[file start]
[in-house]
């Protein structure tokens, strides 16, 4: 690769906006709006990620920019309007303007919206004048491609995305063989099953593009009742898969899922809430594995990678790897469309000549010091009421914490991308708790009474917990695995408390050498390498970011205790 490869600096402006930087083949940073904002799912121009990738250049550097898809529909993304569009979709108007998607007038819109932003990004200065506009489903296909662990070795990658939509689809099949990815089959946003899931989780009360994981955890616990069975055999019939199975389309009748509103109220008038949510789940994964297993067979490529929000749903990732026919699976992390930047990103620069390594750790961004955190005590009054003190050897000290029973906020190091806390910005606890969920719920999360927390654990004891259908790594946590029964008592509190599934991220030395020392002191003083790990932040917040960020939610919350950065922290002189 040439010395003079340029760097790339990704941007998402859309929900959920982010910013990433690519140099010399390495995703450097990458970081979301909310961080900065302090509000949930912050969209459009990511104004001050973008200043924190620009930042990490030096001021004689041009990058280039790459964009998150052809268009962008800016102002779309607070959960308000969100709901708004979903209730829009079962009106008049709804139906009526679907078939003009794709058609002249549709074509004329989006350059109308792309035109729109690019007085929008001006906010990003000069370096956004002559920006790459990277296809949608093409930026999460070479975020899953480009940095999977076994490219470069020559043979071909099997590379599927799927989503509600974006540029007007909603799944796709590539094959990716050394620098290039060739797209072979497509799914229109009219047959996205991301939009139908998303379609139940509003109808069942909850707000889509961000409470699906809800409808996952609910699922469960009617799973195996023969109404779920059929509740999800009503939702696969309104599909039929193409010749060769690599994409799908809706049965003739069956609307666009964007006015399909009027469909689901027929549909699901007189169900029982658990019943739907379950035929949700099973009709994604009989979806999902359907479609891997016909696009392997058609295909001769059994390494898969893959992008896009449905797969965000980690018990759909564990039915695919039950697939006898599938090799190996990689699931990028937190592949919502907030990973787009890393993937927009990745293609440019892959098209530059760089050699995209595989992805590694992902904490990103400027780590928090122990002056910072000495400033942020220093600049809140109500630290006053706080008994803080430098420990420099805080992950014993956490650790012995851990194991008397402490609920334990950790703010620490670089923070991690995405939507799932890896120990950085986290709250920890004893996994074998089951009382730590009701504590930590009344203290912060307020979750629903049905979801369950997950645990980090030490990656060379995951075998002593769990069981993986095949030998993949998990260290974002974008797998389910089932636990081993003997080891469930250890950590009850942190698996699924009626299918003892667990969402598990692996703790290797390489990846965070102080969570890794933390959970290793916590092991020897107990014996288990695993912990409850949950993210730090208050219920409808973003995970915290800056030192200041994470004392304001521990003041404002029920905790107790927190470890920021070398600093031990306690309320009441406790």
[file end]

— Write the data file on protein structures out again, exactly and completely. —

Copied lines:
[in-house]
């Protein structure tokens, strides 16, 4: 690769906006709006990620920019309007303007919206004048491609995305063989099953593009009742898969899922809430594995990678790897469309000549010091009421914490991308708790009474917990695995408390050498390498970011205790 490869600096402006930087083949940073904002799912121009990738250049550097898809529909993304569009979709108007998607007038819109932003990004200065506009489903296909662990070795990658939509689809099949990815089959946003899931989780009360994981955890616990069975055999019939199975389309009748509103109220008038949510789940994964297993067979490529929000749903990732026919699976992390930047990103620069390594750790961004955190005590009054003190050897000290029973906020190091806390910005606890969920719920999360927390654990004891259908790594946590029964008592509190599934991220030395020392002191003083790990932040917040960020939610919350950065922290002189 040439010395003079340029760097790339990704941007998402859309929900959920982010910013990433690519140099010399390495995703450097990458970081979301909310961080900065302090509000949930912050969209459009990511104004001050973008200043924190620009930042990490030096001021004689041009990058280039790459964009998150052809268009962008800016102002779309607070959960308000969100709901708004979903209730829009079962009106008049709804139906009526679907078939003009794709058609002249549709074509004329989006350059109308792309035109729109690019007085929008001006906010990003000069370096956004002559920006790459990277296809949608093409930026999460070479975020899953480009940095999977076994490219470069020559043979071909099997590379599927799927989503509600974006540029007007909603799944796709590539094959990716050394620098290039060739797209072979497509799914229109009219047959996205991301939009139908998303379609139940509003109808069942909850707000889509961000409470699906809800409808996952609910699922469960009617799973195996023969109404779920059929509740999800009503939702696969309104599909039929193409010749060769690599994409799908809706049965003739069956609307666009964007006015399909009027469909689901027929549909699901007189169900029982658990019943739907379950035929949700099973009709994604009989979806999902359907479609891997016909696009392997058609295909001769059994390494898969893959992008896009449905797969965000980690018990759909564990039915695919039950697939006898599938090799190996990689699931990028937190592949919502907030990973787009890393993937927009990745293609440019892959098209530059760089050699995209595989992805590694992902904490990103400027780590928090122990002056910072000495400033942020220093600049809140109500630290006053706080008994803080430098420990420099805080992950014993956490650790012995851990194991008397402490609920334990950790703010620490670089923070991690995405939507799932890896120990950085986290709250920890004893996994074998089951009382730590009701504590930590009344203290912060307020979750629903049905979801369950997950645990980090030490990656060379995951075998002593769990069981993986095949030998993949998990260290974002974008797998389910089932636990081993003997080891469930250890950590009850942190698996699924009626299918003892667990969402598990692996703790290797390489990846965070102080969570890794933390959970290793916590092991020897107990014996288990695993912990409850949950993210730090208050219920409808973003995970915290800056030192200041994470004392304001521990003041404002029920905790107790927190470890920021070398600093031990306690309320009441406790």